The health and welfare of newly-weaned sows indoors

calendar icon 9 November 2018
clock icon 3 minute read

Design requirements

These need to satisfy the change in ambient temperature, feeding patterns and psychological and physiological stress that are associated with the process of weaning.

The following methods of housing can be adopted:

  • House sows individually in sow stalls or tethers from weaning.
  • House sows in groups of two or three in spacious pens.
  • Mix all sows into one group at weaning.
  • Group sows from the day of weaning together with a boar and then remove to confinement during the mating period. Sows are then regrouped with the boar within 48 hours after mating.
  • Use a dynamic group system.

Size - In loose-housed weaning accommodation allow approximately 3.4 sq.m. of floor area per sow.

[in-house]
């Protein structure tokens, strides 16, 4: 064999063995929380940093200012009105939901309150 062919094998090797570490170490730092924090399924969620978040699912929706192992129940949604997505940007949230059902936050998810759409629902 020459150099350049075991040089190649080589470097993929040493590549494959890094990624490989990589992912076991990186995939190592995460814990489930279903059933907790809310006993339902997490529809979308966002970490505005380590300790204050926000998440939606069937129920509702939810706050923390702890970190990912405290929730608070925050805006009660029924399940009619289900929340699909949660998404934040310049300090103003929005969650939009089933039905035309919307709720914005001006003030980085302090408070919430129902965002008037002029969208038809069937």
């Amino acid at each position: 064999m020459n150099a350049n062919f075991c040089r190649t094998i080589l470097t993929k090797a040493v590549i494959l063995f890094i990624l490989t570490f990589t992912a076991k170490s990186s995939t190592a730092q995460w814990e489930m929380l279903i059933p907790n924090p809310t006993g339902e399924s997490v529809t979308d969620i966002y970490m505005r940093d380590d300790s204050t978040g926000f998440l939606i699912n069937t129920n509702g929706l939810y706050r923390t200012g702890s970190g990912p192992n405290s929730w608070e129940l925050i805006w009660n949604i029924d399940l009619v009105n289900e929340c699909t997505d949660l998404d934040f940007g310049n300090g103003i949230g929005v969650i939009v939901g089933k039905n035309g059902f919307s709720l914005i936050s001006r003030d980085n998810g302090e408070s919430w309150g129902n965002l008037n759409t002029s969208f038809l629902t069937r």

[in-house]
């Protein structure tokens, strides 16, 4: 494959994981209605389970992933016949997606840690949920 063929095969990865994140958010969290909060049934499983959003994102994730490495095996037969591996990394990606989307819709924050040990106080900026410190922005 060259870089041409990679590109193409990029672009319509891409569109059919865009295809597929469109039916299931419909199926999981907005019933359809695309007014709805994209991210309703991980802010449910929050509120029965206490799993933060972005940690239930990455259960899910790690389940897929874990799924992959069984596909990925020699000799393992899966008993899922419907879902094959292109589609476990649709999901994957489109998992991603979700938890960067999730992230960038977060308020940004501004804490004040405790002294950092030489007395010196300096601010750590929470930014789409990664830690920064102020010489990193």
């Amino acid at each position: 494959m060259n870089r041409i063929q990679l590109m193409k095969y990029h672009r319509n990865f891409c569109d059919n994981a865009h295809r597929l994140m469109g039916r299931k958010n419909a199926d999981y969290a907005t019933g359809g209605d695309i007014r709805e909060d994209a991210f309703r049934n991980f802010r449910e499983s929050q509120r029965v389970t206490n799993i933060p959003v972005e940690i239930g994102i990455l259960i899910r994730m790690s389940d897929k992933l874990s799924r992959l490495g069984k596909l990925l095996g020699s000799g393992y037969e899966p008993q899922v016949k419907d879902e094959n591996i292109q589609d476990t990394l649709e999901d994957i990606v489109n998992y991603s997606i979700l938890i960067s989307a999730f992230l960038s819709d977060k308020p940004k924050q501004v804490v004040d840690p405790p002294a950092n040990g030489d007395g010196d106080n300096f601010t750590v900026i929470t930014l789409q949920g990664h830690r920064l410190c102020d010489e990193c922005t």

Floors - Keep these as dry as possible at all times and ensure that they are comfortable and well drained.

Ideally use straw bedding but if this is not available use other materials. Replace bedding daily. Soiled wet bedding can cause mastitis, vaginal infections and infertility.

Water - Site nipple drinkers or troughs in a well drained area.

Feed - Feed to appetite from day one after weaning through to the day of mating, preferably from an ad lib feeder. If your sows are group-housed allow a minimum of two separate feeders spaced well apart to reduce stress at feeding time and prevent anoestrus developing in disadvantaged sows.

Group size - Ideally 6 - 15 sows.

Temperature - For the first 4-5 days post-weaning this should approximate that being used in the farrowing houses at the time of weaning.

Management, welfare and disease

The weaning to mating period is a critical time for the group housed sow because there can be a considerable amount of disturbance and aggression. Good non slip floor surfaces and smooth walls are essential to prevent trauma and injury. Where practicable, sows should be grouped by size. Particular care should be taken with the weaned first litter gilt and thin sows to ensure adequate food intake and reduce any fighting and aggression.

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